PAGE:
Common Lore by Stute Theatre

I must declare an interest in this review. Spot On commissioned Common Lore in 2017 as part of our strategic touring project in Lancashire and Cheshire libraries, It was a challenging brief, a show that would appeal to 16 to 25 year olds and work in libraries.

Commissioned by Spot On, developed in partnership with Northern Broadsides and funded by ACE, I saw the preview in Halifax´s dank viaduct theatre last week. It is touring across some northern rural touring schemes this autumn and available to tour again in 2019.

Scarlet is 18 and trying to work out what she’s going to do with her life. She’s waiting for a bus. She’s off to see her gran. Her gran who tells her stories, old stories. The old folk and fairy stories that we all know. While she waits Scarlet tells us three of these stories with her own 18 year old 21st century spin.

The piece was written and performed by Sophia Hatfield of Stute Theatre in rhyming couplets, the style of renaissance theatre, but in the mouth of an 18 year old from a Manchester suburb it sounds modern and contemporary.  Sophia is a bit older than 18 but has no trouble convincing the audience.

One woman, a backdrop, an electric violin, and a load of cardboard boxes. Just one woman on the road with a set and props that fit into her Citroen C1, yet this show brings a host of surprising and brilliantly integrated technology. This is not just one woman in a chair telling stories. It is energetic, fast moving and enthralling to watch. The music is live created with voice, the violin and a loop pedal. There is simple but effective back projection, all controlled from the stage by the mobile phone that never leaves an 18 year old´s fist. Sophie superbly keeps Scarlet´s voice throughout the music and storytelling. Even when she’s playing other characters in the tales, you believe that it is 18 year old Scarlet personalising the young woman seeking a boyfriend in Mr F, the feuding brothers in ´the wise girl´ or Ash, the girl from the chip shop in ´red fish´.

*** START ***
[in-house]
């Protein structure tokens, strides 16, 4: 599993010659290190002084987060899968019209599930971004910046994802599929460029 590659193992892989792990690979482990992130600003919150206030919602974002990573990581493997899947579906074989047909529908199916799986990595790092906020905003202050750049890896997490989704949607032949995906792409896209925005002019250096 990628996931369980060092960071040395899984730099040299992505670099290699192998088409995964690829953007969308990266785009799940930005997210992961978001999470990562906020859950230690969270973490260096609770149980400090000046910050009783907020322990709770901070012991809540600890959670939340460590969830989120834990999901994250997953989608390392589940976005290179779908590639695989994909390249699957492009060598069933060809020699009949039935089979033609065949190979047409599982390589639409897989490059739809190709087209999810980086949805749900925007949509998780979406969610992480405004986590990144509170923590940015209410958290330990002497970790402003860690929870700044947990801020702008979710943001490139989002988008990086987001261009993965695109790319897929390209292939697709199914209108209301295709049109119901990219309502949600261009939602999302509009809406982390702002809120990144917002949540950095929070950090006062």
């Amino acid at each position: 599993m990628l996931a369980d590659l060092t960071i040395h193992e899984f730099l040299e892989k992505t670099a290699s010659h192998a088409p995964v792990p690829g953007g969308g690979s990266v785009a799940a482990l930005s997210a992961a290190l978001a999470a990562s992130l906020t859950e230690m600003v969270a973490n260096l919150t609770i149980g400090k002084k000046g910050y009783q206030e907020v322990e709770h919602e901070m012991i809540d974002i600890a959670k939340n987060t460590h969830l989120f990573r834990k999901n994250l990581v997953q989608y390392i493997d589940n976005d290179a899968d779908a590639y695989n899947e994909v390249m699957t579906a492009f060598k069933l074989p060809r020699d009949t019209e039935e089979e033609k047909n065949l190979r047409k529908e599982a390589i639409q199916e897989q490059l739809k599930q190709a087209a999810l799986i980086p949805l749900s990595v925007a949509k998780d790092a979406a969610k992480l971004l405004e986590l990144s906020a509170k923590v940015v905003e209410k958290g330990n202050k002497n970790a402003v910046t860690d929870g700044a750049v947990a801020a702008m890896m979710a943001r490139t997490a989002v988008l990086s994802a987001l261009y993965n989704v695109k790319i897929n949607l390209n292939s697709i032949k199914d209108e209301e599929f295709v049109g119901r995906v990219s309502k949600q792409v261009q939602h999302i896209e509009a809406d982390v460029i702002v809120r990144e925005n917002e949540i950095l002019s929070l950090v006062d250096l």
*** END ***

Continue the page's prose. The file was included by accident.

I, and at least half of the audience at the preview, no longer fit into the 16 to 25 demographic (and have not done so for some time). This in no way diminished the enjoyment. Good storytelling is good storytelling, no matter the age of the character telling the story. The authentic voice that Sophia has found for Scarlet, through extensive research with young ´library hacks´ in Accrington, and Lancashire´s library apprentices is superbly portrayed. The struggles that 18 year olds face in a northern Britain 2018 are also reflected in Scarlet´s own narrative. This is a political piece, with a small ´p´. Sophia uses these three stories to reflect on what it is like to be an unwealthy 18 year old in the north, yet it is done with wit, humour and sophistication. Students, apprentices, grandparents and anyone else who was ever 18 will love this piece and take Scarlet to their hearts.

Commissioned for libraries, this is a compact piece that will fit any space with the an electric socket. It does not need a blackout or lighting rig. It´s remarkable that one woman in Citroen C1 can arrive at any venue and bring such magic. See it or book it while you can.

Click here for Spot On tour dates of Common Lore